Singapore Defends Foreign Labor as Opposition Seeks Limits
(Bloomberg) -- Top Singapore ministers defended the government’s free trade agreements and openness to foreign professionals amid criticism from political opponents that increased job competition -- particularly from India -- has made it harder for locals to find work.
Free trade agreements are a keystone for the economy and responsible for creating hundreds of thousands of jobs, Health Minister Ong Ye Kung said in an address in parliament on Tuesday. Speaking in his capacity as a former trade negotiator, Ong further reiterated the need to maintain a balance of foreign workers in Singapore even as the opposition has called for measures that favor citizens.
“We need to be careful that these valid concerns are not exploited by political groups, and intentionally or not, end up sowing division, stoking fear, fanning hatred,” Ong said. “We must not inadvertently shake the bedrock that has enabled Singapore to succeed. We cannot survive – we cannot earn a living – without being connected to the world, without being welcoming to the world.”
While the debate in Singapore over the reliance on foreign labor is a perennial one, the issue has sharpened politically as the city-state emerges from the pandemic. The need to bring in labor and stay globally competitive as business activities resume has clashed with concerns over local employment and tighter borders to stem the virus. The government, long led by the People’s Action Party, has consistently reiterated the need for the country to remain open to international talent, while stressing it has worked hard to retain and grow jobs for its citizens.
Opposition politician Leong Mun Wai, of the Progress Singapore Party, in a Facebook post last month called for a “rebalancing” of the job market through measures such as the “recouping of tens of thousands of jobs from work pass holders through tighter enforcement of our employment rules.” In parliament on Tuesday, Leong, together with other politicians sparred on topics ranging from the necessity of these trade pacts to Singaporeans being displaced in their jobs.
“What we are driving at is not abolishing things,” Leong, who’s an ex-banker, said. There must be a policy recognition of whether the country’s foreign talent policy “was on the right track or not,” he said.
Free Trade Agreements, Visa Trends
In his speech, Ong highlighted that nothing in a free trade agreement with India, known as the Comprehensive Economic Cooperation Agreement, implied that Singapore must unconditionally allow professionals, managers and executives from India to enter the country. Singapore maintains 26 foreign trade agreements, including with the U.S, China, EU, Japan and ASEAN.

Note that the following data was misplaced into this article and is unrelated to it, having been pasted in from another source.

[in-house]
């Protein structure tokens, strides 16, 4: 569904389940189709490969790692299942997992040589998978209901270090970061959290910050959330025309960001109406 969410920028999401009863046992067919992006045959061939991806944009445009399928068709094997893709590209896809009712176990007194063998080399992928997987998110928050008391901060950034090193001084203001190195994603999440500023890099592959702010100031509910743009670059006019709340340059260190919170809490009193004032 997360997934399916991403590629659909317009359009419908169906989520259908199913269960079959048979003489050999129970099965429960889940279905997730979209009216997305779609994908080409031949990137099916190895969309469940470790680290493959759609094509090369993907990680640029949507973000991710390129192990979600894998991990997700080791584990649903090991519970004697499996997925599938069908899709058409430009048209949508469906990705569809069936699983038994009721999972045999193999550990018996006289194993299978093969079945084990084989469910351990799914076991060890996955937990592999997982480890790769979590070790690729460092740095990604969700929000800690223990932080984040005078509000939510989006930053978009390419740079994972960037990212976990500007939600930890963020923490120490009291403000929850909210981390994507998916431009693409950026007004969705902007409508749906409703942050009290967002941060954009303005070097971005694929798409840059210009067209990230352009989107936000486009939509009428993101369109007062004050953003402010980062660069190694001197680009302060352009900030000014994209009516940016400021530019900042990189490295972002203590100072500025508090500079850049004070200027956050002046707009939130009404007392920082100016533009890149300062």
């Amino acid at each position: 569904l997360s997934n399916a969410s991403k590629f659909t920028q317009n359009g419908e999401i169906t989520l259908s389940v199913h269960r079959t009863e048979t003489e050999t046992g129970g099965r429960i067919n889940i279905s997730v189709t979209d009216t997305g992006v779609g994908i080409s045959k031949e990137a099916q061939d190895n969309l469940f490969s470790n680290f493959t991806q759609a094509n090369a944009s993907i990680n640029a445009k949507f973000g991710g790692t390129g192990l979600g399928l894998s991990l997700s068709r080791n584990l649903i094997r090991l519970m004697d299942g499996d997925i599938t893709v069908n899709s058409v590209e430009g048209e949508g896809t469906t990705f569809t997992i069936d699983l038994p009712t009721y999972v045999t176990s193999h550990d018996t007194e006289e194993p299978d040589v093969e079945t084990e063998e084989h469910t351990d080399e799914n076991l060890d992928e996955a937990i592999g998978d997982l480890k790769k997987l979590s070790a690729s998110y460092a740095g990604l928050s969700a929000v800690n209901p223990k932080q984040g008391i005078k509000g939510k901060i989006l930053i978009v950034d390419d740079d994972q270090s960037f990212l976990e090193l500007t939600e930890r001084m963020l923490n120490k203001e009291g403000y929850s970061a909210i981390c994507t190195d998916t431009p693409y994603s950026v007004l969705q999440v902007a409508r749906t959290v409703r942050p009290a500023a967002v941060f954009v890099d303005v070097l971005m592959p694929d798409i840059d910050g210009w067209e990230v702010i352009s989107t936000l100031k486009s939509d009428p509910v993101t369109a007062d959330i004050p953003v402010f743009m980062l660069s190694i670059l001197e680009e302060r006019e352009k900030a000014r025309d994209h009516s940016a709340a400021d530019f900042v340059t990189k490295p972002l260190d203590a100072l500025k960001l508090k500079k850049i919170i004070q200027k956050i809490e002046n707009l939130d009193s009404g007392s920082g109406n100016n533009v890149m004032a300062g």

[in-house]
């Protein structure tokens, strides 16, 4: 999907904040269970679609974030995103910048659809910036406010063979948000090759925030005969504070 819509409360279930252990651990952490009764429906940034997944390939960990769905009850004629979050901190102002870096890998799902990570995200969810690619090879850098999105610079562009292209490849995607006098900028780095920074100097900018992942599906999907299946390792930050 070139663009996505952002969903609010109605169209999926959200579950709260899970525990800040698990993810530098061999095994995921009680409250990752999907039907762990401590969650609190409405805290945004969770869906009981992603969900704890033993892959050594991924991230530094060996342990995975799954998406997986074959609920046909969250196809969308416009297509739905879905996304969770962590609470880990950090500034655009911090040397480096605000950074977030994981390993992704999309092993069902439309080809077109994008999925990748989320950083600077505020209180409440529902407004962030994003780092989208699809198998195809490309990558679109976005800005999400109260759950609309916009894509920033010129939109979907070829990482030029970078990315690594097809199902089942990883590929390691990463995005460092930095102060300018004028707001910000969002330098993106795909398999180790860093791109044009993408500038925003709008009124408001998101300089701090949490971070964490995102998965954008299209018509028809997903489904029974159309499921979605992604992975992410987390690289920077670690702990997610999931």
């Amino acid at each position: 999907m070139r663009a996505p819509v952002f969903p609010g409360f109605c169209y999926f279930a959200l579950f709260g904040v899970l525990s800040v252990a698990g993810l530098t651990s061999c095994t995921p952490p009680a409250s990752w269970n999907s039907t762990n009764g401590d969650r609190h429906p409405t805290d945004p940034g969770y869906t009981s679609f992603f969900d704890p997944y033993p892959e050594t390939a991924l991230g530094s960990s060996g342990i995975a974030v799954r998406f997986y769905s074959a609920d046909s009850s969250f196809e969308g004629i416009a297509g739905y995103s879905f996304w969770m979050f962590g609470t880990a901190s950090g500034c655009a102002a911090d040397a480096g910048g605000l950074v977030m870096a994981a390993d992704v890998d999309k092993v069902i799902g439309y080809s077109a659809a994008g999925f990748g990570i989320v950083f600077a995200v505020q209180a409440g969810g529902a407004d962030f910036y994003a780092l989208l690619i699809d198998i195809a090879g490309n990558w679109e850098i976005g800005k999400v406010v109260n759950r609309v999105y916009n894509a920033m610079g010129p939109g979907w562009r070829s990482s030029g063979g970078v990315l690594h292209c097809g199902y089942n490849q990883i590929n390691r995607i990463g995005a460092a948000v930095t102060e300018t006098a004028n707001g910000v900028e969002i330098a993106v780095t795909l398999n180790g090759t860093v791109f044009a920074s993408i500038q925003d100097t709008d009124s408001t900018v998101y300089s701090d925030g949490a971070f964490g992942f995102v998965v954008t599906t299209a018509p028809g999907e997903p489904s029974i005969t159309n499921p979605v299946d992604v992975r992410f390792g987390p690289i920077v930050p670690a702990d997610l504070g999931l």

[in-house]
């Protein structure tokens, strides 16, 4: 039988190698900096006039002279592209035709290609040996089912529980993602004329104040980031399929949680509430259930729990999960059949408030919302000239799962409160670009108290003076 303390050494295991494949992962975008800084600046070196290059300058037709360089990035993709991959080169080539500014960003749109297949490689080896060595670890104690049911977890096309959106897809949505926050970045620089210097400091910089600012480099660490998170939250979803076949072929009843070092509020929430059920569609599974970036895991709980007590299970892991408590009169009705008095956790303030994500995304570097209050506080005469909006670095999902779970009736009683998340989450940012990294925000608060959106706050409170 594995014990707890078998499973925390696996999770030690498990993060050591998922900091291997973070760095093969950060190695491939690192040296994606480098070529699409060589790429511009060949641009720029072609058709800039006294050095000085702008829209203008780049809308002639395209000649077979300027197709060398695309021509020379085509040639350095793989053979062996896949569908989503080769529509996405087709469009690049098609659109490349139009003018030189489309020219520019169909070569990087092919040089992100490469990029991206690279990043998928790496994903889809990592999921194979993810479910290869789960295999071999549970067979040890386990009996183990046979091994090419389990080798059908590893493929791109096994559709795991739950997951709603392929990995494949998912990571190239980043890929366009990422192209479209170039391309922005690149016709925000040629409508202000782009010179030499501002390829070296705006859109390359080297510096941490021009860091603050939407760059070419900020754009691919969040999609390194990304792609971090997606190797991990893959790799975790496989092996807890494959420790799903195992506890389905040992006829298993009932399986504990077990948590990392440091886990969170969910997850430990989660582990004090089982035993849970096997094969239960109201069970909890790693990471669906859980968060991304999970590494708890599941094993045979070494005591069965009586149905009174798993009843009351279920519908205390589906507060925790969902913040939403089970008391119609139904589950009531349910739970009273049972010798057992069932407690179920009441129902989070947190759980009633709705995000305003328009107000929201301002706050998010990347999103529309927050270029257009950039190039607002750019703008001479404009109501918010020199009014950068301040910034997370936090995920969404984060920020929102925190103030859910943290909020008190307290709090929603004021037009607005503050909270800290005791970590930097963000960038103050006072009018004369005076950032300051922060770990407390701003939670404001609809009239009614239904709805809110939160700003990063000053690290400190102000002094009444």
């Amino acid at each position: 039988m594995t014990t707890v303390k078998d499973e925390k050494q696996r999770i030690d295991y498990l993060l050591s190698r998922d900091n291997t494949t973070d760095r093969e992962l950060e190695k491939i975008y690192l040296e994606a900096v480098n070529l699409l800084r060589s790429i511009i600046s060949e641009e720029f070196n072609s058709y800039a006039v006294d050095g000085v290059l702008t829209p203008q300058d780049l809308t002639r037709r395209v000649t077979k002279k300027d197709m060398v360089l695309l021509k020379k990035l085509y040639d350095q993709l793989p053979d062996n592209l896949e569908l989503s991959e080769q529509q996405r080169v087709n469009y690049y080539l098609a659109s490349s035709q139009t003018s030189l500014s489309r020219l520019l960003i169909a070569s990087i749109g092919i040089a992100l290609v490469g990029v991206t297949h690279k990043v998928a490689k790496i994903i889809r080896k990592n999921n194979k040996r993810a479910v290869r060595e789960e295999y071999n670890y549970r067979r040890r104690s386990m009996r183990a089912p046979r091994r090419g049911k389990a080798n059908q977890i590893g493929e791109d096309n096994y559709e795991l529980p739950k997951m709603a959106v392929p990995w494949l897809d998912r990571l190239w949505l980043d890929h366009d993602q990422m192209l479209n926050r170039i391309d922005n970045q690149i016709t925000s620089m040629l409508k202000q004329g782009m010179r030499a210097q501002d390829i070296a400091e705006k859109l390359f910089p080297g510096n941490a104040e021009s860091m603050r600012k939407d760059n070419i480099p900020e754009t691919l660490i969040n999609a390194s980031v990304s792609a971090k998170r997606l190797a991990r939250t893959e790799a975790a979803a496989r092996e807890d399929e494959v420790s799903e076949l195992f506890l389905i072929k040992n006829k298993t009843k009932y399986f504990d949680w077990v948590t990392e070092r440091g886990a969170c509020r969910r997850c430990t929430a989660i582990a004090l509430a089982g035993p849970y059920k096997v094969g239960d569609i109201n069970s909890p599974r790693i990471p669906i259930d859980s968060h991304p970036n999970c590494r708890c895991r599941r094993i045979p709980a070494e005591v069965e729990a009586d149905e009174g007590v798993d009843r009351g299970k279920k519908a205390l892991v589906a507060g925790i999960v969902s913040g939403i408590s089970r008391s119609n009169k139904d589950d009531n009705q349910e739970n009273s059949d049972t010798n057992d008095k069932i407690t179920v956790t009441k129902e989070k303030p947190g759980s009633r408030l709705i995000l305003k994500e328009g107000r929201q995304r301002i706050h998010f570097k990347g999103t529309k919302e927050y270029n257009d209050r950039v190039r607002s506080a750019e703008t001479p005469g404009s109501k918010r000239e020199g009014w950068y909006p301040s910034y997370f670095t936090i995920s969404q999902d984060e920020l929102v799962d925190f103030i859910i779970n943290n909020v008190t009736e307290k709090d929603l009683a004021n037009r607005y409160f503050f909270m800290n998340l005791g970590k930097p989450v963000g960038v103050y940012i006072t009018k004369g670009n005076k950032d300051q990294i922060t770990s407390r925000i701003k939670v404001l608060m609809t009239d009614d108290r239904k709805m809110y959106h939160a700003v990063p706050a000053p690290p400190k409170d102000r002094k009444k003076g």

The growth in foreign professionals in Singapore has expanded in tandem with the local workforce. The number of employment pass holders, which are issued for higher-skilled roles that pay at least S$4,500 ($3,360) a month, rose from 65,000 in 2005 to 177,000 in 2020. At the same time, the increase in number of local professionals, managers and executives “is much higher,” Ong said, growing by over 380,000 over the same period.
“These numbers underline an important point: that competition between foreign and local PMEs is not a zero-sum game,” he said.
Moreover, foreign professionals “also help cushion the impact on the local workforce when times are bad,” Ong said, adding that “foreigners bear the brunt of job losses” during a downturn. During the pandemic for the 12 months to April this year, the number of employment pass holders dropped by about 21,600, he said. Over the past year, the government has also raised the salary thresholds for foreign professionals as well as toughened the requirements for their dependents.
Last year’s total net job losses were the sharpest in more than two decades. Still, the loss came entirely on the side of non residents, while net employment of locals actually rose, according to Ministry of Manpower data.
In a separate speech, manpower minister Tan See Leng also outlined the challenges in striking a balance between attracting foreign investments and nurturing local talent. He said the government is studying refinements to its visa policies, such that it doesn’t just rely on salary criteria as a gatekeeper to select talent. More details will be shared, he said.
In fast-growing sectors like technology, there isn’t enough locals to fill the jobs available and there are 6,000 jobs in the infocomm sector alone that remain vacant, he said. The rise in employment pass holders from India, which last year made up about a quarter of all pass holders from 13% in 2005, is driven by factors such as the expansion of the digital sector and outward mobility of Indians.
While both ministers acknowledged the social tensions and anxiety that arise from having more foreigners, Tan said the country is at a critical point, where there are opportunities if it plays its cards right. Businesses are seeking to invest more in Singapore, but only if they can get foreign workers to supplement the local workforce.
“This is a golden opportunity for Singapore to pull ahead,” he said. “But if we turn protectionist and we make it difficult for companies to hire talent from around the world – then we will lose this opportunity.”
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